(A) Seven-week-old wild-type mice were shaved and treated daily with either a topical application of vehicle control, sonic hedgehog agonist (SAG), 3% ruxolitinib (JAK1/2 inhibitor), or tofacitinib (JAK3 inhibitor). Skin was harvested at the indicated time points and stained with hematoxylin and eosin (H&E). Images of mice were taken at D21 of treatment. (B) Mice (8.5 weeks old) were treated with ruxolitinib, tofacitinib, or vehicle control for 5 days and were monitored for the appearance of skin pigmentation, signaling the initiation of anagen. No hair growth (and no pigmentation) was assigned the arbitrary value of 0. Skin darkening was given a value from 0 to 100%, with the higher number indicating darker skin/visible hair growth. Five mice were used per condition. Nonparametric longitudinal data analysis was performed over days 8 to 18 after treatment to generate P = 7.6 × 10−34 for control versus ruxolitinib and P = 1.5 × 10−10 for control versus tofacitinib. Double asterisks indicate high statistical significance.(C) Whole skin from mice treated with vehicle control, ruxolitinib, and tofacitinib for 4 days was analyzed by microarrays. Expression data were used to identify genes that were differentially expressed between T0 and T5 in each of the three treatment groups. Three mice were used per condition and biopsied at two time points. (D) IPA was used to identify the molecular pathways and processes that were overrepresented in our lists of differentially expressed genes. Comparison of the differentially expressed gene lists revealed a subset of genes regulated by both ruxolitinib and tofacitinib. Red, genes up-regulated in drug-treated T5 versus T0; green, genes down-regulated in drug-treated T5 versus T0. (E) Mice (8.5 weeks old) were treated with ruxolitinib or tofacitinib on one side of their dorsal skin and with vehicle control on the other side. Four hours after treatment, Edu was injected into each mouse, and skin was harvested 1 hour later. Treatments were performed once, twice, and thrice, and skin was analyzed for the presence of Edu+ cells. DAPI, 4′,6-diamidino-2-phenylindole.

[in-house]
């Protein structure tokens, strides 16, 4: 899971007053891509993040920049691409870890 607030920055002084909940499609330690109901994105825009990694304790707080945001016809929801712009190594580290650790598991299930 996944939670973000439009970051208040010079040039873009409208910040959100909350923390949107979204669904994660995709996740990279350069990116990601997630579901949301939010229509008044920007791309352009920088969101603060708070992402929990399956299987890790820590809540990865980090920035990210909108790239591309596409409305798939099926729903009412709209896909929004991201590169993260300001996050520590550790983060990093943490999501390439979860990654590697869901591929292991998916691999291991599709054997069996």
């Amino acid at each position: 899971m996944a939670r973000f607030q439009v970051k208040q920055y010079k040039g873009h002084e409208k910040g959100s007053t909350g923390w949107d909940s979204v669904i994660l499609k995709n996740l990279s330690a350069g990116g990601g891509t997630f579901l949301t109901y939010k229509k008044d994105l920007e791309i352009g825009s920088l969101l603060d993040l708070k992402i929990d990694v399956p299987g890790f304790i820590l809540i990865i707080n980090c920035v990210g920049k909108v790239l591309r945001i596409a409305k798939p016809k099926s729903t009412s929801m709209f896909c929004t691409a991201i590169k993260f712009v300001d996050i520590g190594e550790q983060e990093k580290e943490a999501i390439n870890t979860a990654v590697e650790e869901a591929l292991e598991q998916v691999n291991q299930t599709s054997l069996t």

Effects of JAK-STAT inhibition are dependent on the duration of telogen